With the amalgamation-related changes to City structures, key decisions will need to be made about the appropriate review mechanisms for this program, and how the community will be involved in establishing annual priorities. The Task Force on Community Safety will be addressing a variety of issues, including ongoing mechanisms for co-ordinating safety issues and managing the City's safety programs. A challenge for the review of the Breaking the Cycle of Violence grant program review is that the Task Force report will not be presented until early in 1999, after the 1999 grants process must be initiated. This may result in the grants review process recommending interim processes for this grants program, until it is clear what the Task Force recommends and what City Council decides.

Administration:

The current administrative structure and practices of the program have supported applicants from the former City of Toronto, through staffing in the Healthy City Office and Finance Department. In the six years since the program was implemented in 1993, more than 80 applicants per year have been managed by staffing of approximately one FTE. The practices for receiving, reviewing and recommending applications will be considered, along with the expectations of the City and the community groups for monitoring and ongoing support.

Administrative changes for the program are anticipated, and will be directed at co-ordinating grant application expectations with other programs to ensure that potential efficiencies for applicants can be realized, as well as establishing stronger community support and information capacities for the program.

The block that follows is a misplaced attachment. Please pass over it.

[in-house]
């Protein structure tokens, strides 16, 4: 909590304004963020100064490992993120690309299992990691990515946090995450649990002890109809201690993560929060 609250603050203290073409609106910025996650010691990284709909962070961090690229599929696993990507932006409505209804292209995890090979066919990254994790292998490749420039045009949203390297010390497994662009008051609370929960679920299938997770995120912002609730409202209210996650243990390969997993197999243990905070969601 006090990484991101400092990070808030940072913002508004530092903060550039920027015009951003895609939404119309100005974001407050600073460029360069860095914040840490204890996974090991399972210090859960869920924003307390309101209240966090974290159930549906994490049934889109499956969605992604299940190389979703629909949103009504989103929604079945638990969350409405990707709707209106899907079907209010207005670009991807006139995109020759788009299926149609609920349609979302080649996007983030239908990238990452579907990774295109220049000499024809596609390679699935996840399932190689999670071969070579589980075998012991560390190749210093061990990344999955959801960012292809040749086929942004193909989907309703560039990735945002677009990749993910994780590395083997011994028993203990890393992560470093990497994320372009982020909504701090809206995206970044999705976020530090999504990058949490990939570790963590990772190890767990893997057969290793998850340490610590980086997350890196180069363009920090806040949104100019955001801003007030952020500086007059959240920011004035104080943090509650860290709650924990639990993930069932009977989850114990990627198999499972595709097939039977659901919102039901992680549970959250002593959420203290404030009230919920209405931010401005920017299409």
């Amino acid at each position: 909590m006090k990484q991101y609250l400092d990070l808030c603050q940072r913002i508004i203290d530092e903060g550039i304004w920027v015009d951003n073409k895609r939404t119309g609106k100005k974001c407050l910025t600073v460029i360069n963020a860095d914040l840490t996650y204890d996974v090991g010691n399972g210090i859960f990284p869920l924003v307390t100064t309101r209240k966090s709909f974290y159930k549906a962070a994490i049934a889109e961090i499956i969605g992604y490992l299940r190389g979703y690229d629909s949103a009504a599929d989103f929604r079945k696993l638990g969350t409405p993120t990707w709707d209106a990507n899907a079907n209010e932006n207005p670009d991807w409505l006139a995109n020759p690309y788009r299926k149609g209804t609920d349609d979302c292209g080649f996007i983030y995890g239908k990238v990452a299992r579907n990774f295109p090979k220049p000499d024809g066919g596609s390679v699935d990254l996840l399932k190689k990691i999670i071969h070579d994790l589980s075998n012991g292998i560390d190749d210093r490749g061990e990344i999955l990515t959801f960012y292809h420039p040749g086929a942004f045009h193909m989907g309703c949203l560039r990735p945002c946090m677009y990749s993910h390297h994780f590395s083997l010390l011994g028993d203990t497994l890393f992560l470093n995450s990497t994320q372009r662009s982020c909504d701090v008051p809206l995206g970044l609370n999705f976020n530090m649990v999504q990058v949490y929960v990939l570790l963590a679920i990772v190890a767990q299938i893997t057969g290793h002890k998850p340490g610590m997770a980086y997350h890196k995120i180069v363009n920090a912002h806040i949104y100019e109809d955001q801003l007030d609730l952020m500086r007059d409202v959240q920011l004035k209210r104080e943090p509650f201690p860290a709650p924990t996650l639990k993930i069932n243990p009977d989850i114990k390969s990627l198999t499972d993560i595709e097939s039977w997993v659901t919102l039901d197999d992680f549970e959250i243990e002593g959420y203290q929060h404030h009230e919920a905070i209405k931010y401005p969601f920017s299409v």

Community Service Grants Program Review:

Introduction:

The 1998 Community Service Grants program represents a combination of ten existing grants programs provided by the seven former municipalities as the primary means of municipal support for community-based agencies. The former ten programs were: East York Community Grants ($32,800.00); Etobicoke Community Service and Development Grants ($298,700.00); Metro Community Resource Funds ($8,292,900.00); Metro Emergency Support Fund ($1,200,000.00); Metro Special Projects ($689,000.00); North York General and Sustaining Grants ($436,000.00); Scarborough Grants to Organizations ($266,800.00); Toronto General Grants ($676,800.00) and York Community Service Grants ($330,700.00). In 1998, 433, agencies applied for municipal support under the Community Service Grants Program (C.S.G.P.). Of the 433 agencies that applied for grants, 387 were recommended for funding.

1998 Policy for Administration of Grants:

In 1998, agencies were reviewed under the 1997 eligibility criteria of the former municipal programs through a simplified review process, providing flatline allocations to returning agencies that did not have identified performance issues and considering new applicants using funds made available by non returning agencies or those with reduced allocations.

Consultation Process: